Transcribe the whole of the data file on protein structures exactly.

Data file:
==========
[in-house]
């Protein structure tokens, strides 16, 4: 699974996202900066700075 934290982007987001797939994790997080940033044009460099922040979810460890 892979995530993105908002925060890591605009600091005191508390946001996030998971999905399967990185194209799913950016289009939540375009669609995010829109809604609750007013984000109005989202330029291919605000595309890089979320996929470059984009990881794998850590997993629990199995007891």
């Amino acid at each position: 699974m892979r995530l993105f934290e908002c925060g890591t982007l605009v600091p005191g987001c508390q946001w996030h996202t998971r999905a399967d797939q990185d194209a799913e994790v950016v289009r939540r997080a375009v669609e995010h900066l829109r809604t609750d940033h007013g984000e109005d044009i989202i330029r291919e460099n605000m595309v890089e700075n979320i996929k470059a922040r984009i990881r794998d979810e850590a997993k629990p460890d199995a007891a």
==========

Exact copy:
[in-house]
């Protein structure tokens, strides 16, 4: 699974996202900066700075 934290982007987001797939994790997080940033044009460099922040979810460890 892979995530993105908002925060890591605009600091005191508390946001996030998971999905399967990185194209799913950016289009939540375009669609995010829109809604609750007013984000109005989202330029291919605000595309890089979320996929470059984009990881794998850590997993629990199995007891």
């Amino acid at each position: 699974m892979r995530l993105f934290e908002c925060g890591t982007l605009v600091p005191g987001c508390q946001w996030h996202t998971r999905a399967d797939q990185d194209a799913e994790v950016v289009r939540r997080a375009v669609e995010h900066l829109r809604t609750d940033h007013g984000e109005d044009i989202i330029r291919e460099n605000m595309v890089e700075n979320i996929k470059a922040r984009i990881r794998d979810e850590a997993k629990p460890d199995a007891a």